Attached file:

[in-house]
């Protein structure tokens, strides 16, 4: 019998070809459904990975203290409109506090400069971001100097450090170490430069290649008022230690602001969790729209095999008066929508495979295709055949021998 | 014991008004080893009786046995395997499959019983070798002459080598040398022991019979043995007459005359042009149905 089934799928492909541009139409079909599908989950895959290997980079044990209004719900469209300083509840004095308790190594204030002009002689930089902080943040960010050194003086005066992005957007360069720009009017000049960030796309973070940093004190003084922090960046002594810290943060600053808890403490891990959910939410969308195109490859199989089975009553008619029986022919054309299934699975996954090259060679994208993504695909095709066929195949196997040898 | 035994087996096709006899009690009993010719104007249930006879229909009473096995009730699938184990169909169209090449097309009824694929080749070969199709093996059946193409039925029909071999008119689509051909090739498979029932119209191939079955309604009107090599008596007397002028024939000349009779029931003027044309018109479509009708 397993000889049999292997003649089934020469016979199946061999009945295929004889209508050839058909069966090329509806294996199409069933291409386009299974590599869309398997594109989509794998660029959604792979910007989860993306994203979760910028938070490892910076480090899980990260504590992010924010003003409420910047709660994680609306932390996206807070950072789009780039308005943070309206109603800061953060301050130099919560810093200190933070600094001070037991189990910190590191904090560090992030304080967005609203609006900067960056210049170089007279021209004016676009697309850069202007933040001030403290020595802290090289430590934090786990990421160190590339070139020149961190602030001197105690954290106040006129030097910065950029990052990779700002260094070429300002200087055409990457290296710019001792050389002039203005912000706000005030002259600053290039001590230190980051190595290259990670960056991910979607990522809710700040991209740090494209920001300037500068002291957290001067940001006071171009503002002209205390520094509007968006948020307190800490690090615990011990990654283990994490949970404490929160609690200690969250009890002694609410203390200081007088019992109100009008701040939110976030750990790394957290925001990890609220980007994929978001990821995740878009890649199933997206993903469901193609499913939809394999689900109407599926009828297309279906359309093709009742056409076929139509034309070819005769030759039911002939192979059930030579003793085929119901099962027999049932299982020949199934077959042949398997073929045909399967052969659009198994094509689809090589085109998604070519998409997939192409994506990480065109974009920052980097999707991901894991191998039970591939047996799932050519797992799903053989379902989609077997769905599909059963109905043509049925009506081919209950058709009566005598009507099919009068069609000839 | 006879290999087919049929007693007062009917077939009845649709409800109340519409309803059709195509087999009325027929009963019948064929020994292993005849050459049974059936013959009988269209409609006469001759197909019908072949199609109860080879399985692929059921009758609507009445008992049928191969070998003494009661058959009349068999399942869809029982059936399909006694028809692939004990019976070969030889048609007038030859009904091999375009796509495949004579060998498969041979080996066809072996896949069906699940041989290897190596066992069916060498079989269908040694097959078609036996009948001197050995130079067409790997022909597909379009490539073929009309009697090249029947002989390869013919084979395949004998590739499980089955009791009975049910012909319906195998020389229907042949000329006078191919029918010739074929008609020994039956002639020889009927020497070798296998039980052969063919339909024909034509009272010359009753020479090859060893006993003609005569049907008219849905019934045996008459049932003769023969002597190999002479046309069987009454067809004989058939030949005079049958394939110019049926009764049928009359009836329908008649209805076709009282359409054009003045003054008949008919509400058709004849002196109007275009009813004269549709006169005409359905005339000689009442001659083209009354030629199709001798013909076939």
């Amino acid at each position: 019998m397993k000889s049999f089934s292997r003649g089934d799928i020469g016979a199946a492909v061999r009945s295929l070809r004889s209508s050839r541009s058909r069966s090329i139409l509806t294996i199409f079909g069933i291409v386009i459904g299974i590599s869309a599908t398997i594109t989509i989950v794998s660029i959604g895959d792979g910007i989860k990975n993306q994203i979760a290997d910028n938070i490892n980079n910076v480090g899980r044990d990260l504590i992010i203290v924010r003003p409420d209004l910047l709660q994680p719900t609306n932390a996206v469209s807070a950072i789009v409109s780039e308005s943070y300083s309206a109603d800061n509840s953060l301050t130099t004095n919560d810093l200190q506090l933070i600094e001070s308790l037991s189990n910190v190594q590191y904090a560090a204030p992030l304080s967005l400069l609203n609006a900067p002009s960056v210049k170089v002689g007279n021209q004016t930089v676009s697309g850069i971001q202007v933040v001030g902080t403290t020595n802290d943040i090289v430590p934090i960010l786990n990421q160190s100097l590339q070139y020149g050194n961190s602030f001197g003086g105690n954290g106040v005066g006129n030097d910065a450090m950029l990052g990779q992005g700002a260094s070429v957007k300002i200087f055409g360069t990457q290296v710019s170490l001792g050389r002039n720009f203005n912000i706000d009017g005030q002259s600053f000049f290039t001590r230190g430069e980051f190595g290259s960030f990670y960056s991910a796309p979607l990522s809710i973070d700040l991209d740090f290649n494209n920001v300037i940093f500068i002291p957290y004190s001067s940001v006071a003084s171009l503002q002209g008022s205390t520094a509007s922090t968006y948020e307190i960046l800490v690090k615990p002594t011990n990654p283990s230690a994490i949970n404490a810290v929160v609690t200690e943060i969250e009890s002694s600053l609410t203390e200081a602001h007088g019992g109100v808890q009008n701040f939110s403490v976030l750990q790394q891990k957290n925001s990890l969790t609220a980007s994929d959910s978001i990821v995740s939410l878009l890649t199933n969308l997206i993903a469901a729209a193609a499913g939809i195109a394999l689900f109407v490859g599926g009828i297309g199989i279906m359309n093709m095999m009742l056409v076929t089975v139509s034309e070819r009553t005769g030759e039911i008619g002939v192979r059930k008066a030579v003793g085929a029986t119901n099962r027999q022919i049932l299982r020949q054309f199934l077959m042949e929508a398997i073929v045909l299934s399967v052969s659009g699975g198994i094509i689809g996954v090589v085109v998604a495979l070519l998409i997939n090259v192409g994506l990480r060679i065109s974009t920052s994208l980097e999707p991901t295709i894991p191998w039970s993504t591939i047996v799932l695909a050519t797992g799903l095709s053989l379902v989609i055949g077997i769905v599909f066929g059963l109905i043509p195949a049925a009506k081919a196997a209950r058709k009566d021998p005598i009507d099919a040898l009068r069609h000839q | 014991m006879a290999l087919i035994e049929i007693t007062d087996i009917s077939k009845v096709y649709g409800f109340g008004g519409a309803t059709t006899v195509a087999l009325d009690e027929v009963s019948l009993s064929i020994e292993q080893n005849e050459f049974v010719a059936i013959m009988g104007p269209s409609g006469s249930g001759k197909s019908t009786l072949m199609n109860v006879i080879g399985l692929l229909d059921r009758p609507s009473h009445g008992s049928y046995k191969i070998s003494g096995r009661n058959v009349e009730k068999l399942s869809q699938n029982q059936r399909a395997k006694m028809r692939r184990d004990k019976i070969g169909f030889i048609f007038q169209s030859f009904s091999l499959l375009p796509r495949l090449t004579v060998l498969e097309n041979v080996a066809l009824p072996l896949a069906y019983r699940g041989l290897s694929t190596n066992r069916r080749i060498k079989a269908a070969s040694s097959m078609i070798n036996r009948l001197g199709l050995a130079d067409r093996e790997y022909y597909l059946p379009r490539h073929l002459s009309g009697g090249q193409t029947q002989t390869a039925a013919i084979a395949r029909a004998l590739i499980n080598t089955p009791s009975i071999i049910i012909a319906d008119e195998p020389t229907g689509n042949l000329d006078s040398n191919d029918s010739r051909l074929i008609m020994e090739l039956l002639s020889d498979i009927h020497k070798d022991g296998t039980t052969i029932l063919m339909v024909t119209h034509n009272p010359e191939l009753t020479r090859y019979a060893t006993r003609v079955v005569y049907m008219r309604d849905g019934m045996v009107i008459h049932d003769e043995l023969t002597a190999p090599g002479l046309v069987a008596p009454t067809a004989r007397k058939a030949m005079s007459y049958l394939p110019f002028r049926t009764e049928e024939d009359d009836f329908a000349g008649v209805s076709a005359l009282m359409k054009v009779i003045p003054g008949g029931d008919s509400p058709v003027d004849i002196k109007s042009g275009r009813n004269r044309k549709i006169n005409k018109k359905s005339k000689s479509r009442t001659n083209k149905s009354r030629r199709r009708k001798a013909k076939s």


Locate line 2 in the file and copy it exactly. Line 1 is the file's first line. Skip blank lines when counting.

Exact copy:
């Protein structure tokens, strides 16, 4: 019998070809459904990975203290409109506090400069971001100097450090170490430069290649008022230690602001969790729209095999008066929508495979295709055949021998 | 014991008004080893009786046995395997499959019983070798002459080598040398022991019979043995007459005359042009149905 089934799928492909541009139409079909599908989950895959290997980079044990209004719900469209300083509840004095308790190594204030002009002689930089902080943040960010050194003086005066992005957007360069720009009017000049960030796309973070940093004190003084922090960046002594810290943060600053808890403490891990959910939410969308195109490859199989089975009553008619029986022919054309299934699975996954090259060679994208993504695909095709066929195949196997040898 | 035994087996096709006899009690009993010719104007249930006879229909009473096995009730699938184990169909169209090449097309009824694929080749070969199709093996059946193409039925029909071999008119689509051909090739498979029932119209191939079955309604009107090599008596007397002028024939000349009779029931003027044309018109479509009708 397993000889049999292997003649089934020469016979199946061999009945295929004889209508050839058909069966090329509806294996199409069933291409386009299974590599869309398997594109989509794998660029959604792979910007989860993306994203979760910028938070490892910076480090899980990260504590992010924010003003409420910047709660994680609306932390996206807070950072789009780039308005943070309206109603800061953060301050130099919560810093200190933070600094001070037991189990910190590191904090560090992030304080967005609203609006900067960056210049170089007279021209004016676009697309850069202007933040001030403290020595802290090289430590934090786990990421160190590339070139020149961190602030001197105690954290106040006129030097910065950029990052990779700002260094070429300002200087055409990457290296710019001792050389002039203005912000706000005030002259600053290039001590230190980051190595290259990670960056991910979607990522809710700040991209740090494209920001300037500068002291957290001067940001006071171009503002002209205390520094509007968006948020307190800490690090615990011990990654283990994490949970404490929160609690200690969250009890002694609410203390200081007088019992109100009008701040939110976030750990790394957290925001990890609220980007994929978001990821995740878009890649199933997206993903469901193609499913939809394999689900109407599926009828297309279906359309093709009742056409076929139509034309070819005769030759039911002939192979059930030579003793085929119901099962027999049932299982020949199934077959042949398997073929045909399967052969659009198994094509689809090589085109998604070519998409997939192409994506990480065109974009920052980097999707991901894991191998039970591939047996799932050519797992799903053989379902989609077997769905599909059963109905043509049925009506081919209950058709009566005598009507099919009068069609000839 | 006879290999087919049929007693007062009917077939009845649709409800109340519409309803059709195509087999009325027929009963019948064929020994292993005849050459049974059936013959009988269209409609006469001759197909019908072949199609109860080879399985692929059921009758609507009445008992049928191969070998003494009661058959009349068999399942869809029982059936399909006694028809692939004990019976070969030889048609007038030859009904091999375009796509495949004579060998498969041979080996066809072996896949069906699940041989290897190596066992069916060498079989269908040694097959078609036996009948001197050995130079067409790997022909597909379009490539073929009309009697090249029947002989390869013919084979395949004998590739499980089955009791009975049910012909319906195998020389229907042949000329006078191919029918010739074929008609020994039956002639020889009927020497070798296998039980052969063919339909024909034509009272010359009753020479090859060893006993003609005569049907008219849905019934045996008459049932003769023969002597190999002479046309069987009454067809004989058939030949005079049958394939110019049926009764049928009359009836329908008649209805076709009282359409054009003045003054008949008919509400058709004849002196109007275009009813004269549709006169005409359905005339000689009442001659083209009354030629199709001798013909076939």